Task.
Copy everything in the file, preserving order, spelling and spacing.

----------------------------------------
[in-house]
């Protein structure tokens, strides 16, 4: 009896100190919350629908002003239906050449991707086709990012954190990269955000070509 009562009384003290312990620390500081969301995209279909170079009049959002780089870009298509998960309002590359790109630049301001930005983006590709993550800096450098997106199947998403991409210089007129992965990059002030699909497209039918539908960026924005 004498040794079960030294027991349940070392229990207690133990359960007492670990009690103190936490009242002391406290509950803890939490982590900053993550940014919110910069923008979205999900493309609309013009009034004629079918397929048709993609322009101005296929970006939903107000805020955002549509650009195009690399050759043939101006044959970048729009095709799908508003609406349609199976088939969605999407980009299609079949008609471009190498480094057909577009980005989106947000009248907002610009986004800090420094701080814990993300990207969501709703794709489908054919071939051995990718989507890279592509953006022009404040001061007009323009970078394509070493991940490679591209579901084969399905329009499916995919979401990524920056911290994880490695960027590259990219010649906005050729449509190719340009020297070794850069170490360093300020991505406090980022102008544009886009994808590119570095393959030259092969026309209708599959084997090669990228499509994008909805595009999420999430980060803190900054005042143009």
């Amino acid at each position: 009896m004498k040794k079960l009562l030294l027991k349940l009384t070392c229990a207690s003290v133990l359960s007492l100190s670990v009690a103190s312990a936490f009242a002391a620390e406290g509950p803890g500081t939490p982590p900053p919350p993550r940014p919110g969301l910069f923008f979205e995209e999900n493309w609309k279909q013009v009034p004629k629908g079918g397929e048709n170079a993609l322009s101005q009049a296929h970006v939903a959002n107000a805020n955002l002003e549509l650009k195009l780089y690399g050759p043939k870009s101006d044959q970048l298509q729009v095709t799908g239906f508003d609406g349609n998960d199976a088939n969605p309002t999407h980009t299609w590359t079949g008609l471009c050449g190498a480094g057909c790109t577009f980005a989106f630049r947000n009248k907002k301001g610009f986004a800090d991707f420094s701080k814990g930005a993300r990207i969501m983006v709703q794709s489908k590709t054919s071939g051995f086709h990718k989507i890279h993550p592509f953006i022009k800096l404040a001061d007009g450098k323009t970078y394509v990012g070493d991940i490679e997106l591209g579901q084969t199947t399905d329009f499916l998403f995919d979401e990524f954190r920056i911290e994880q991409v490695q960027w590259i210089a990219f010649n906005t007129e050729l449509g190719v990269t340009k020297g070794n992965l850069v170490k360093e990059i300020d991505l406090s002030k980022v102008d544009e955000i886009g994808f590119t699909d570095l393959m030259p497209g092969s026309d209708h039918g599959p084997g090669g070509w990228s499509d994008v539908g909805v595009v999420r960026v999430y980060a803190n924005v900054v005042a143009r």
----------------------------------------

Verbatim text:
[in-house]
């Protein structure tokens, strides 16, 4: 009896100190919350629908002003239906050449991707086709990012954190990269955000070509 009562009384003290312990620390500081969301995209279909170079009049959002780089870009298509998960309002590359790109630049301001930005983006590709993550800096450098997106199947998403991409210089007129992965990059002030699909497209039918539908960026924005 004498040794079960030294027991349940070392229990207690133990359960007492670990009690103190936490009242002391406290509950803890939490982590900053993550940014919110910069923008979205999900493309609309013009009034004629079918397929048709993609322009101005296929970006939903107000805020955002549509650009195009690399050759043939101006044959970048729009095709799908508003609406349609199976088939969605999407980009299609079949008609471009190498480094057909577009980005989106947000009248907002610009986004800090420094701080814990993300990207969501709703794709489908054919071939051995990718989507890279592509953006022009404040001061007009323009970078394509070493991940490679591209579901084969399905329009499916995919979401990524920056911290994880490695960027590259990219010649906005050729449509190719340009020297070794850069170490360093300020991505406090980022102008544009886009994808590119570095393959030259092969026309209708599959084997090669990228499509994008909805595009999420999430980060803190900054005042143009």
């Amino acid at each position: 009896m004498k040794k079960l009562l030294l027991k349940l009384t070392c229990a207690s003290v133990l359960s007492l100190s670990v009690a103190s312990a936490f009242a002391a620390e406290g509950p803890g500081t939490p982590p900053p919350p993550r940014p919110g969301l910069f923008f979205e995209e999900n493309w609309k279909q013009v009034p004629k629908g079918g397929e048709n170079a993609l322009s101005q009049a296929h970006v939903a959002n107000a805020n955002l002003e549509l650009k195009l780089y690399g050759p043939k870009s101006d044959q970048l298509q729009v095709t799908g239906f508003d609406g349609n998960d199976a088939n969605p309002t999407h980009t299609w590359t079949g008609l471009c050449g190498a480094g057909c790109t577009f980005a989106f630049r947000n009248k907002k301001g610009f986004a800090d991707f420094s701080k814990g930005a993300r990207i969501m983006v709703q794709s489908k590709t054919s071939g051995f086709h990718k989507i890279h993550p592509f953006i022009k800096l404040a001061d007009g450098k323009t970078y394509v990012g070493d991940i490679e997106l591209g579901q084969t199947t399905d329009f499916l998403f995919d979401e990524f954190r920056i911290e994880q991409v490695q960027w590259i210089a990219f010649n906005t007129e050729l449509g190719v990269t340009k020297g070794n992965l850069v170490k360093e990059i300020d991505l406090s002030k980022v102008d544009e955000i886009g994808f590119t699909d570095l393959m030259p497209g092969s026309d209708h039918g599959p084997g090669g070509w990228s499509d994008v539908g909805v595009v999420r960026v999430y980060a803190n924005v900054v005042a143009r």